When you book a vacation requiring prepayment, having trip cancellation protects you from not getting a refund or being charged additional fees. It allows you to cancel for covered reasons, such as poor health, changes in your work schedule, a death in your family, or bad weather at your destination.
3. Trip interruption
If you begin a vacation but find that you have to return home for covered reasons, you'll get reimbursed for the unused portion of your trip. Covered reasons usually include changes in your work schedule, the death of a family member, or medical issues.
Interruption coverage also includes any additional travel expenses for getting home at the last minute. It may cover meals and hotel stays if your trip gets delayed or you miss critical transportation connections for any reason.
If you want to make sure that you could pull the plug on a trip before you go or once you're on it, most travel insurers offer a "cancel for any reason" policy. It may cost more but is worthwhile if you suspect that you or anyone in your family could need to return home in the middle of a prepaid vacation.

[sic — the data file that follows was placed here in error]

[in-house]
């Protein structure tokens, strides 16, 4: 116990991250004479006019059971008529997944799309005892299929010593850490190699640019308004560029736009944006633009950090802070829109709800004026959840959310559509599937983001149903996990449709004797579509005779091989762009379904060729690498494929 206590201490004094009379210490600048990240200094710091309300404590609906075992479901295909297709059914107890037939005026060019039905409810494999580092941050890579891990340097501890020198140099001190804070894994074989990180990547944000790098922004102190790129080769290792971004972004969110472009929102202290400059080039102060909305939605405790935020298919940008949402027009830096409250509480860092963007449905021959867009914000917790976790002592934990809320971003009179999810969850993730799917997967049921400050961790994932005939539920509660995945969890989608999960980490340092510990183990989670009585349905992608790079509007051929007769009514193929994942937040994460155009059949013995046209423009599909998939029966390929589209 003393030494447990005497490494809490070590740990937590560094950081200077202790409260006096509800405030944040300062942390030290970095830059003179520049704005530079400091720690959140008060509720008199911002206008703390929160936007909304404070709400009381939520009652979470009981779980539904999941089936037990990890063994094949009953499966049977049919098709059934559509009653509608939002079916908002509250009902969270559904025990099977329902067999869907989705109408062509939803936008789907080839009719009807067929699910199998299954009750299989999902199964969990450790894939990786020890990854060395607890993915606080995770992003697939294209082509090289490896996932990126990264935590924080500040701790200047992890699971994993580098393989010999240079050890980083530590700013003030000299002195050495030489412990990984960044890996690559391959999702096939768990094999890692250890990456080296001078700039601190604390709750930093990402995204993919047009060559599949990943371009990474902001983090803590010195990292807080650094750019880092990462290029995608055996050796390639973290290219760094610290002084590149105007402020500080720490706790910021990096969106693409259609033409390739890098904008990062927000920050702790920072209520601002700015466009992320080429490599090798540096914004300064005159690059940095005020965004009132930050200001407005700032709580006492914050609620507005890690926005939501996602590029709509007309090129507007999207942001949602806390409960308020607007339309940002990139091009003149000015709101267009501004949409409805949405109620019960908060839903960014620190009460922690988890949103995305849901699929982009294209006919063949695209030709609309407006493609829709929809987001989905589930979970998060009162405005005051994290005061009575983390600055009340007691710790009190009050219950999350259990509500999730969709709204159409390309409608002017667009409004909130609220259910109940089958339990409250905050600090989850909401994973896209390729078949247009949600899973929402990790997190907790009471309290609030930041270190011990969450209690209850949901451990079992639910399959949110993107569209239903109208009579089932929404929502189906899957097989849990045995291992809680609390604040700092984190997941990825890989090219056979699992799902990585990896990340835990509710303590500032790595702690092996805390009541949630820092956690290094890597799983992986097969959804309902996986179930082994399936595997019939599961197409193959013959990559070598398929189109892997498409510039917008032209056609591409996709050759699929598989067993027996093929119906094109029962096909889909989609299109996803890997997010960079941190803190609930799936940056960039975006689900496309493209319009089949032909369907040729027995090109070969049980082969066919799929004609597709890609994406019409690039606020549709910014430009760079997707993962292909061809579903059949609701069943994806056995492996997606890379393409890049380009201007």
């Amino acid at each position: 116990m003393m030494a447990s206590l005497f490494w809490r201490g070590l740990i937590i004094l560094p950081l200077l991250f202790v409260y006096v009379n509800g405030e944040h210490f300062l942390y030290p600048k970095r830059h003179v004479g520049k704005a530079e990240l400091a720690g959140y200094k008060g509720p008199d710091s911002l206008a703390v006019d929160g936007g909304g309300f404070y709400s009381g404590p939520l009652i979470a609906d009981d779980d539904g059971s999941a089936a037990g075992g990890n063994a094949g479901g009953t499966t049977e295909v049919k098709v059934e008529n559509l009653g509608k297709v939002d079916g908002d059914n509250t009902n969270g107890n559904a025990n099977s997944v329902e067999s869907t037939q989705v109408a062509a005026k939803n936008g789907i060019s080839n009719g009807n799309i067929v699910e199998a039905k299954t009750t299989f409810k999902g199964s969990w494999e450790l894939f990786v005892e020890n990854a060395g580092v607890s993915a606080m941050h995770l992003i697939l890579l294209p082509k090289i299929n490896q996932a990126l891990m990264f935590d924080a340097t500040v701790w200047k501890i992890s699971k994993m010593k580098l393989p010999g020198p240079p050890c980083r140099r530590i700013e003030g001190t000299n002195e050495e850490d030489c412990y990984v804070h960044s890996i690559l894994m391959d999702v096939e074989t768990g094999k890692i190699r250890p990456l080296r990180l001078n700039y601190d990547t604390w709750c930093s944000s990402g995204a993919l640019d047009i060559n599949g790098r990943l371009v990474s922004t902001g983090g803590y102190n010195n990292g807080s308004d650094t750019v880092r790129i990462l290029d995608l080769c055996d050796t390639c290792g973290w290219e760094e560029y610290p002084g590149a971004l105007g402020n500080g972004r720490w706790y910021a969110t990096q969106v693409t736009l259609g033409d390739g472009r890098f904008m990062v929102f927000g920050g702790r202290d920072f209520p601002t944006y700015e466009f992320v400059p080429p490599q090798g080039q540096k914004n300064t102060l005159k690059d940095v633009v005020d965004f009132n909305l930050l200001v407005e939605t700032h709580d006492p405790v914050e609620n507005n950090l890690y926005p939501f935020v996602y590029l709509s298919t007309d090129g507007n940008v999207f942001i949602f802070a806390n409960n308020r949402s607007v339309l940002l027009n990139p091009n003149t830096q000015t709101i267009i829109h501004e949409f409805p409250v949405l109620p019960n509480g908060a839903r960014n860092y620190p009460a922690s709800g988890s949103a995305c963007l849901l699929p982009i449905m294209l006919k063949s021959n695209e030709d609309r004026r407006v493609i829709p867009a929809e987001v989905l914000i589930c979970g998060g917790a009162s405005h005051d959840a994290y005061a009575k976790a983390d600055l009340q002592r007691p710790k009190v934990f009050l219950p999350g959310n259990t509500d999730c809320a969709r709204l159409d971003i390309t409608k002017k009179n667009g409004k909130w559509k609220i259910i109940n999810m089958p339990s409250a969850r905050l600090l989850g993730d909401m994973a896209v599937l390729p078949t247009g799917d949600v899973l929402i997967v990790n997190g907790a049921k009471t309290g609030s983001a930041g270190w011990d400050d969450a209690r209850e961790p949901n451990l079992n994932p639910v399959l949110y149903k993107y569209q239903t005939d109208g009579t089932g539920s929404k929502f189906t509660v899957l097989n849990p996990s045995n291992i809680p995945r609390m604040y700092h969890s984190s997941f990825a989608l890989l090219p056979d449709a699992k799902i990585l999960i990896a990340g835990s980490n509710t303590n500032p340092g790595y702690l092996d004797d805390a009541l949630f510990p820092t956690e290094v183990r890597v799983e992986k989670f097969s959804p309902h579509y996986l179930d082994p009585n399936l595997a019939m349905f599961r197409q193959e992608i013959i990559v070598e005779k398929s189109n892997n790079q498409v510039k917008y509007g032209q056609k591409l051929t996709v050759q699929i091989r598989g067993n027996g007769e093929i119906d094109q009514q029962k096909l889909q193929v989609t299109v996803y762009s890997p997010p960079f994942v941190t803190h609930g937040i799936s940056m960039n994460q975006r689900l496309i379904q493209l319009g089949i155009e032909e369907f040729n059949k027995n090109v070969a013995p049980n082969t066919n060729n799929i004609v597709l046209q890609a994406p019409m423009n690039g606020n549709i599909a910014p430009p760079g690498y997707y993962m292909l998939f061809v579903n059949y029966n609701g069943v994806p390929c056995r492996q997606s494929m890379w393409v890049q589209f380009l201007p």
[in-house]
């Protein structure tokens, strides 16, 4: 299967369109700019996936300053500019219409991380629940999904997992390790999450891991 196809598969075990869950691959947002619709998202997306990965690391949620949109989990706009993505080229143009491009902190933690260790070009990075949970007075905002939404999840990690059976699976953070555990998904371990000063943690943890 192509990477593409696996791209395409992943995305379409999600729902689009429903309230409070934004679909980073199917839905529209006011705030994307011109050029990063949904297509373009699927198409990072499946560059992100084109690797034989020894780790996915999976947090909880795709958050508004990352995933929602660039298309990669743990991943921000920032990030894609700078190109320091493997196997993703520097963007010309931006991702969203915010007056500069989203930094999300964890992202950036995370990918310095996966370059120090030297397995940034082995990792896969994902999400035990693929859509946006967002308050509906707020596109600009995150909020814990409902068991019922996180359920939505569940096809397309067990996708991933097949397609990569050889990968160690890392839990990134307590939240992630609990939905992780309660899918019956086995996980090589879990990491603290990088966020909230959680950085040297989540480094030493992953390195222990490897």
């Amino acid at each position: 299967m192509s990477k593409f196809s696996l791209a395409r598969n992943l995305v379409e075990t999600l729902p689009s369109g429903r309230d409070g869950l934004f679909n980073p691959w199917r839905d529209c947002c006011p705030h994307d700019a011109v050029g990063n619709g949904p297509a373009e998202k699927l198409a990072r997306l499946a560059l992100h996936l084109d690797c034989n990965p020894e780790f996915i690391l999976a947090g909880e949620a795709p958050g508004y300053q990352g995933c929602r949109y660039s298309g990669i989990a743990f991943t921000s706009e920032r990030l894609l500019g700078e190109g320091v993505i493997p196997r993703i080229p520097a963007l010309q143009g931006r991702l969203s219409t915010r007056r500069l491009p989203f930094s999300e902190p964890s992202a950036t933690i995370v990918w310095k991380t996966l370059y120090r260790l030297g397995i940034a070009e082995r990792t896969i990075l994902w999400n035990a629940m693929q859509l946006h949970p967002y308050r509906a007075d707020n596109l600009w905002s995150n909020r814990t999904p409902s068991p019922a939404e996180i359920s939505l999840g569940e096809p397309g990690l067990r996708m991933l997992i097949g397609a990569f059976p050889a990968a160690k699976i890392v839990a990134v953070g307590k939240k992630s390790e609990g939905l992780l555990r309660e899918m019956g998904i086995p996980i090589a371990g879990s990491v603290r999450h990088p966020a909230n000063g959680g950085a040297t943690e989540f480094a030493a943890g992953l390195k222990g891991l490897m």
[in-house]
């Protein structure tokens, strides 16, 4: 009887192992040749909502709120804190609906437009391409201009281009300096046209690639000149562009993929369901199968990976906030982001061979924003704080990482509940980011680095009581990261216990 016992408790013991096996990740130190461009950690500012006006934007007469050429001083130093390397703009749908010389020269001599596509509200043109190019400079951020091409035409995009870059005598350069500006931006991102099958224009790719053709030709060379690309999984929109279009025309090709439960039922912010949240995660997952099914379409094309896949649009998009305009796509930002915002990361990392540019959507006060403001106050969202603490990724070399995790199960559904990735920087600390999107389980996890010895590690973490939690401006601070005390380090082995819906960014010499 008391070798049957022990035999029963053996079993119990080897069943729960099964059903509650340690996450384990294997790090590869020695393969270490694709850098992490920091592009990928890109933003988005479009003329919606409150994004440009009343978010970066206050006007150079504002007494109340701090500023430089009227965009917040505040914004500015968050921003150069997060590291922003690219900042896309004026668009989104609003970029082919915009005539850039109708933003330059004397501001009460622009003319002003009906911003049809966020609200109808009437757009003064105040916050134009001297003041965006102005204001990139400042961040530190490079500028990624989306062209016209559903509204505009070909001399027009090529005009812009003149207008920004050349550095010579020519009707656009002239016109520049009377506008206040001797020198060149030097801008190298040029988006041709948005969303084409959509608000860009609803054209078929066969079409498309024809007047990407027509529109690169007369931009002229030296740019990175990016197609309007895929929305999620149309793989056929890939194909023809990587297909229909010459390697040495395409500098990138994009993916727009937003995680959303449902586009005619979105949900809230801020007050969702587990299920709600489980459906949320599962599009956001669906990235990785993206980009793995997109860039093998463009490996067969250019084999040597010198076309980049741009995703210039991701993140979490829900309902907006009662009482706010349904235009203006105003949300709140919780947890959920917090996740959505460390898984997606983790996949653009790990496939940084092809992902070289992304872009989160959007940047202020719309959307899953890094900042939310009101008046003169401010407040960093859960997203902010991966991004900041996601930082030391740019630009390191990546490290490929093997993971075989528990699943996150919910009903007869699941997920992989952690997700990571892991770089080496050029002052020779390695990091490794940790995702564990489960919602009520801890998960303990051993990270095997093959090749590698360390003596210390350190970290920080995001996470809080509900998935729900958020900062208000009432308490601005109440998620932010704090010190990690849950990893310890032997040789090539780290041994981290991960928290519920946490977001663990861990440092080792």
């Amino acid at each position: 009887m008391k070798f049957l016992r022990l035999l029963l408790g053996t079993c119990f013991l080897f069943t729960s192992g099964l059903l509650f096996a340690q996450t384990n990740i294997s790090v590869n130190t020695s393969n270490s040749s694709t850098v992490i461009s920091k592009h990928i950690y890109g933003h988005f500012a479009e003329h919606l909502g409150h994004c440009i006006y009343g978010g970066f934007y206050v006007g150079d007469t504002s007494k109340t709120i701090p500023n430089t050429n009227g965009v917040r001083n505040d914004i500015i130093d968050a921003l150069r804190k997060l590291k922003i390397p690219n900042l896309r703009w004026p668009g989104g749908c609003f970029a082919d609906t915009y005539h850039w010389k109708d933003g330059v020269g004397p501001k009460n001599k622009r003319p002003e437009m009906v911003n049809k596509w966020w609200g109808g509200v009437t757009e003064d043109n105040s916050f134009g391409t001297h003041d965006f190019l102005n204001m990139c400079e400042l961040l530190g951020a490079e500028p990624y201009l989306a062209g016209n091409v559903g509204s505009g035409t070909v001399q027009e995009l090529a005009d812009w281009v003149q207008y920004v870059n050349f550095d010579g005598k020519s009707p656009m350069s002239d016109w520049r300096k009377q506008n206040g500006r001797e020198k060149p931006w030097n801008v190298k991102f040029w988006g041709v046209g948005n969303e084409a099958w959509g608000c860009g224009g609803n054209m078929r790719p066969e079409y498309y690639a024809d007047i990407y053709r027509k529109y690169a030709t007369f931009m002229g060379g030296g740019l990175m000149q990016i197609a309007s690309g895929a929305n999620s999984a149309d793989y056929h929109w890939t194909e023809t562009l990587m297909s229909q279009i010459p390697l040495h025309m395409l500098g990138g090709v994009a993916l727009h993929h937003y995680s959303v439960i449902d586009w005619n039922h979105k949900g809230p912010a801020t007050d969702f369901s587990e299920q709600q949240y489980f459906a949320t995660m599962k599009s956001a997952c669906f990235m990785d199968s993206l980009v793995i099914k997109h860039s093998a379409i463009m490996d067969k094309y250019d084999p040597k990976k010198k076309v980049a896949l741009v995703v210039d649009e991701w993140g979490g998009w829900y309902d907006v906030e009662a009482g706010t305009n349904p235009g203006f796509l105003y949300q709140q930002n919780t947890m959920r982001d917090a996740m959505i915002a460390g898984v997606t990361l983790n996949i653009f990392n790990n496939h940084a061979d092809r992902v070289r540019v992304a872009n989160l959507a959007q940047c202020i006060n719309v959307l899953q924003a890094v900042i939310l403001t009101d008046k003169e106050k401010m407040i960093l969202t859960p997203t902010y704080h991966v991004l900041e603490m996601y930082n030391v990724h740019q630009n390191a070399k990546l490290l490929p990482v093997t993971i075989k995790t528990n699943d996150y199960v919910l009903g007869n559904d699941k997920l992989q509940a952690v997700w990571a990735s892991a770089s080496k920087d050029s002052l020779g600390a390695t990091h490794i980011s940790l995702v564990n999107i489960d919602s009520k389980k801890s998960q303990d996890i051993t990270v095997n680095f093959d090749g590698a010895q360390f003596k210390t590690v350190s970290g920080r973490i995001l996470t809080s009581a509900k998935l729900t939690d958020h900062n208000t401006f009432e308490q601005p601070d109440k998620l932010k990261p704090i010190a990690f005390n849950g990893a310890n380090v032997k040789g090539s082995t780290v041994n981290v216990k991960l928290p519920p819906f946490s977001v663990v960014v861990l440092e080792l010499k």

4. Medical coverage
If you've never gotten sick on a trip, consider yourself lucky! When traveling, particularly if you're going abroad, make sure you know what would happen if you got into an accident or came down with an illness.
Unfortunately, most health insurance plans, including Medicare, offer minimal coverage when you're outside the U.S. So, check your health plan and make sure you understand the costs you'd have to pay.
Unfortunately, most health insurance plans, including Medicare, offer zero to minimal coverage when you're outside the U.S. So, check your health plan and make sure you understand the costs you'd have to pay if something goes wrong during your travels.
The medical coverage you get with travel insurance is a wise way to fill your health insurance gaps when you leave the country or travel outside your existing insurance network. It covers new illnesses, emergencies, and routine care. If you purchase it far enough in advance of your trip, a policy may cover any pre-existing health conditions.
If you travel to at-risk countries or plan to do any extreme sports, medical travel coverage may cost more; however, it's a must. Never hide any potential dangers from an insurer. If they find out you were dishonest, they could deny your claims.